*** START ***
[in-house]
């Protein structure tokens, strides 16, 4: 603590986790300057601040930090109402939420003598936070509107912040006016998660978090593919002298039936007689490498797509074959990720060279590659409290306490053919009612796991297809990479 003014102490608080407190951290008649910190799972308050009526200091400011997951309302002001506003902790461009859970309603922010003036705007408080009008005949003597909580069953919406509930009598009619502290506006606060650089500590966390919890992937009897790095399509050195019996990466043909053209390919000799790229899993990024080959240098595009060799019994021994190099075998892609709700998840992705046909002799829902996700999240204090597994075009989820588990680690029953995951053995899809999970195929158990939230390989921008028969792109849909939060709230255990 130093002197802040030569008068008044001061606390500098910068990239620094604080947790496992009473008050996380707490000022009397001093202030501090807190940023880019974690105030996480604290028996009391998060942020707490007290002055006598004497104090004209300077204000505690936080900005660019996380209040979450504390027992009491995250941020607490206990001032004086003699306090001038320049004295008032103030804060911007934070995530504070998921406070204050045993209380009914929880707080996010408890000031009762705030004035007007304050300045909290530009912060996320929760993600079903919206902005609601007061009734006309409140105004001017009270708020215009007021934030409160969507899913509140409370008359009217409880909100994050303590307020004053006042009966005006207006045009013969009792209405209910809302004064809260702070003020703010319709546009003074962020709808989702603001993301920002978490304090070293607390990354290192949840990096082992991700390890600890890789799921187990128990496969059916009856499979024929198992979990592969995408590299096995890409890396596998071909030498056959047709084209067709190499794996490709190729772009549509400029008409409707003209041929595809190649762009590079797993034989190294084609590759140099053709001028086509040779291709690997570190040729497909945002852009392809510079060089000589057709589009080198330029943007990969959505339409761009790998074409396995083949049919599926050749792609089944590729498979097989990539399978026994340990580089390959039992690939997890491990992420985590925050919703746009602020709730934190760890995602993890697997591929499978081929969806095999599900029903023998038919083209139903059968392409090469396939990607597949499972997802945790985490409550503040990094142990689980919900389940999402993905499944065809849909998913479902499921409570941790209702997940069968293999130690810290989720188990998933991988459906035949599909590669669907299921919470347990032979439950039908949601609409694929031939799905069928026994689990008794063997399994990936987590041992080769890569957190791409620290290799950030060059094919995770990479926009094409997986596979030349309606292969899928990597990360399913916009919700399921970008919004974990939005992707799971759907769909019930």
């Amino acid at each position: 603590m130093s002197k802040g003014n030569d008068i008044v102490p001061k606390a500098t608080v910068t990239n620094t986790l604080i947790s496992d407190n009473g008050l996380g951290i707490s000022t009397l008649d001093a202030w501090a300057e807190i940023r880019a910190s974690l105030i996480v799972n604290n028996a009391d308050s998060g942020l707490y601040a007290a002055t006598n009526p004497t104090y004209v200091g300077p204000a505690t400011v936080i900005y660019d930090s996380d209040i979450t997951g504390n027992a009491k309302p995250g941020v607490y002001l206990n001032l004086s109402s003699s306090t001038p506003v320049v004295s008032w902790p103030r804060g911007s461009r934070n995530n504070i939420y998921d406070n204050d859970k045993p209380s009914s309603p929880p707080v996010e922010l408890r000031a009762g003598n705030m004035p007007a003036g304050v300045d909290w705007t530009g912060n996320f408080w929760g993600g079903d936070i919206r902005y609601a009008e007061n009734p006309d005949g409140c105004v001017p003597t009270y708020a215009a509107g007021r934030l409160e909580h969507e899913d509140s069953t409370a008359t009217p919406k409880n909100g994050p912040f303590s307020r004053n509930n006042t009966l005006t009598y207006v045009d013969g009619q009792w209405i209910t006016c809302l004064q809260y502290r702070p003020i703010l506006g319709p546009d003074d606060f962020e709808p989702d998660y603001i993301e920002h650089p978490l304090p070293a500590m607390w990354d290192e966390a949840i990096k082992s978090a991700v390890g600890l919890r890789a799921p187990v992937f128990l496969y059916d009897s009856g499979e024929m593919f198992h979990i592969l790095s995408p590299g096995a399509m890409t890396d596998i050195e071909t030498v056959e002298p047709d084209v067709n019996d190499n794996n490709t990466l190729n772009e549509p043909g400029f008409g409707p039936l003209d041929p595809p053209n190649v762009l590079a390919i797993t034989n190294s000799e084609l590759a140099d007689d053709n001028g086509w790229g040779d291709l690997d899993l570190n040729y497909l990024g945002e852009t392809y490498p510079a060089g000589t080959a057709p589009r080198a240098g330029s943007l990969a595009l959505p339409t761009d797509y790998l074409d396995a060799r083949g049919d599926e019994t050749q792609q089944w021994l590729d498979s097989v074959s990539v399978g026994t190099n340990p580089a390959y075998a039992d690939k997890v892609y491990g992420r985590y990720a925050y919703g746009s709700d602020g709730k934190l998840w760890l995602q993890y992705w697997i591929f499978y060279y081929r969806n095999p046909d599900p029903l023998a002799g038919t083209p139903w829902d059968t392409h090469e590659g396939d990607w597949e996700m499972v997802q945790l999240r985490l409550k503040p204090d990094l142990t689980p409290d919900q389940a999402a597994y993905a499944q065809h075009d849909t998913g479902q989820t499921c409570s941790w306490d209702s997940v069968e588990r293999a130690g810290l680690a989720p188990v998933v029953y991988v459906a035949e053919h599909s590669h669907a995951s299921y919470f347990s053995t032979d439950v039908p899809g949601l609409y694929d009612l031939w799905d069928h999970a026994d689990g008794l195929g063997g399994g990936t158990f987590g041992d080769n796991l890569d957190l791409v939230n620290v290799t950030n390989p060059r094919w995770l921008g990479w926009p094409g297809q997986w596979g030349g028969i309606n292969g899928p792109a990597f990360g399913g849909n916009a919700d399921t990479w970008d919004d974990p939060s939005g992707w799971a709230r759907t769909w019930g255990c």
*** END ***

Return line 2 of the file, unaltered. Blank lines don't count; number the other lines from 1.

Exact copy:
């Protein structure tokens, strides 16, 4: 603590986790300057601040930090109402939420003598936070509107912040006016998660978090593919002298039936007689490498797509074959990720060279590659409290306490053919009612796991297809990479 003014102490608080407190951290008649910190799972308050009526200091400011997951309302002001506003902790461009859970309603922010003036705007408080009008005949003597909580069953919406509930009598009619502290506006606060650089500590966390919890992937009897790095399509050195019996990466043909053209390919000799790229899993990024080959240098595009060799019994021994190099075998892609709700998840992705046909002799829902996700999240204090597994075009989820588990680690029953995951053995899809999970195929158990939230390989921008028969792109849909939060709230255990 130093002197802040030569008068008044001061606390500098910068990239620094604080947790496992009473008050996380707490000022009397001093202030501090807190940023880019974690105030996480604290028996009391998060942020707490007290002055006598004497104090004209300077204000505690936080900005660019996380209040979450504390027992009491995250941020607490206990001032004086003699306090001038320049004295008032103030804060911007934070995530504070998921406070204050045993209380009914929880707080996010408890000031009762705030004035007007304050300045909290530009912060996320929760993600079903919206902005609601007061009734006309409140105004001017009270708020215009007021934030409160969507899913509140409370008359009217409880909100994050303590307020004053006042009966005006207006045009013969009792209405209910809302004064809260702070003020703010319709546009003074962020709808989702603001993301920002978490304090070293607390990354290192949840990096082992991700390890600890890789799921187990128990496969059916009856499979024929198992979990592969995408590299096995890409890396596998071909030498056959047709084209067709190499794996490709190729772009549509400029008409409707003209041929595809190649762009590079797993034989190294084609590759140099053709001028086509040779291709690997570190040729497909945002852009392809510079060089000589057709589009080198330029943007990969959505339409761009790998074409396995083949049919599926050749792609089944590729498979097989990539399978026994340990580089390959039992690939997890491990992420985590925050919703746009602020709730934190760890995602993890697997591929499978081929969806095999599900029903023998038919083209139903059968392409090469396939990607597949499972997802945790985490409550503040990094142990689980919900389940999402993905499944065809849909998913479902499921409570941790209702997940069968293999130690810290989720188990998933991988459906035949599909590669669907299921919470347990032979439950039908949601609409694929031939799905069928026994689990008794063997399994990936987590041992080769890569957190791409620290290799950030060059094919995770990479926009094409997986596979030349309606292969899928990597990360399913916009919700399921970008919004974990939005992707799971759907769909019930």